The head byte provides a similar format to that of the original ID field. Byte 7 provides a bad block mark which is not asserted. The peripheral controller will ignore sector sizing and bits 6 and 5 of the head byte will be interpreted for ID field relocation. A "0-1" in bits 6 and 5 indicate the alternate ID field has sector, head and cylinder where sector is relocated. A "1-1" indicates relocation of the entire track and the alternate ID field provides head and cylinder location of the replacement track; sector number is ignored. Bits 3, 2, 1 and 0 provide a head number.
The ECC field 36 provides for error-correcting codes for error detection and correction. A second pad field 38 and splice field 40 are provided, and a gap field 42 is inserted to accounted for moderate speed tolerance and to allow for intersector processing.
Data which would normally be stored in the defective sector is now stored in the alternate sector having the location defined by the alternate ID field. The ID field of the relocation sector contains the same format. In operation, during a data read from the disk, when the ID field of the bad block is read by the peripheral controller, the bad block bit will be read. The peripheral controller will interrupt its microprocessor controller if the relocation feature of the invention has been selected. The microcontroller will cause the peripheral controller to execute a scan ID command, as described in the application to Bonke, et al, for a Method and Disk Controller Architecture for Zero Latency Data Read, which will be executed when the next PLO and sync fields provide byte framing. This PLO and sync field normally precede the data field. However, in formatting the bad block, the alternate ID field has been stored in the data field. Therefore, the scan ID command will result in detection of the alternate ID field providing the sector location bytes for the microcontroller.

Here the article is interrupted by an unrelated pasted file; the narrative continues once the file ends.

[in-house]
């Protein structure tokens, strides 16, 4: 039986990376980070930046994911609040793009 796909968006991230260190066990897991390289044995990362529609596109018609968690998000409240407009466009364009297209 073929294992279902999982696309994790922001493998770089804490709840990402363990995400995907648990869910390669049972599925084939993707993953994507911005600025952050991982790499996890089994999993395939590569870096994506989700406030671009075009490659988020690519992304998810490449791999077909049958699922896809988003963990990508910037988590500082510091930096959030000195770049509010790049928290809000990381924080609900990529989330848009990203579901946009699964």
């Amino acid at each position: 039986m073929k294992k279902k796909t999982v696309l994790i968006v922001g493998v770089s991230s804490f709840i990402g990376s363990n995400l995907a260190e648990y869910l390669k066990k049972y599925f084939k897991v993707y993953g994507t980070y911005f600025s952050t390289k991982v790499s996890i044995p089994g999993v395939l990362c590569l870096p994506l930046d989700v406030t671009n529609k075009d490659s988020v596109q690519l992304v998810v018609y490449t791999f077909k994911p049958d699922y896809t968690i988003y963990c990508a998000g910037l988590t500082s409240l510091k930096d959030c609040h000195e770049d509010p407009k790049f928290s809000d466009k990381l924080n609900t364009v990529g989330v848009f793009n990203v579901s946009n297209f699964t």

The microcontroller may then command the peripheral controller to continue reading data from the current track if in a zero latency read mode, or may immediately seek to the alternate sector location defined by the alternate ID block to recover the data stored in the alternate sector.
The format and method employed by the invention provide a significant advantage over the prior art in maintaining data transfer rates from a disk to a host computer when defects in the media are encountered. Placing the alternate ID field in the data field of the bad block provides sufficient time delay for microcontroller interrupt and command generation, and, in the case of a zero latency read, completion of reading the current track may be accomplished without interruption.
Placement of the alternate ID field in the data field of the bad block may still be accomplished if the defect location would fall coincident with the defect location. During formatting, the PLO field 30 may be extended, thereby offsetting the alternate ID field from the defect.
Similarly, if the defect occurs in the ID field of the sector, modification and extension of the gap and first PLO field 10 may be accomplished to offset the ID field 14 from the defect.
Having now described the invention in detail as required by the Patent Statutes, those skilled in this art will have no difficulty in making changes and modifications to the format and method of the invention to meet specific requirements or conditions. Such changes and modifications may be made without departing from the scope and spirit of the invention as set forth in the following claims.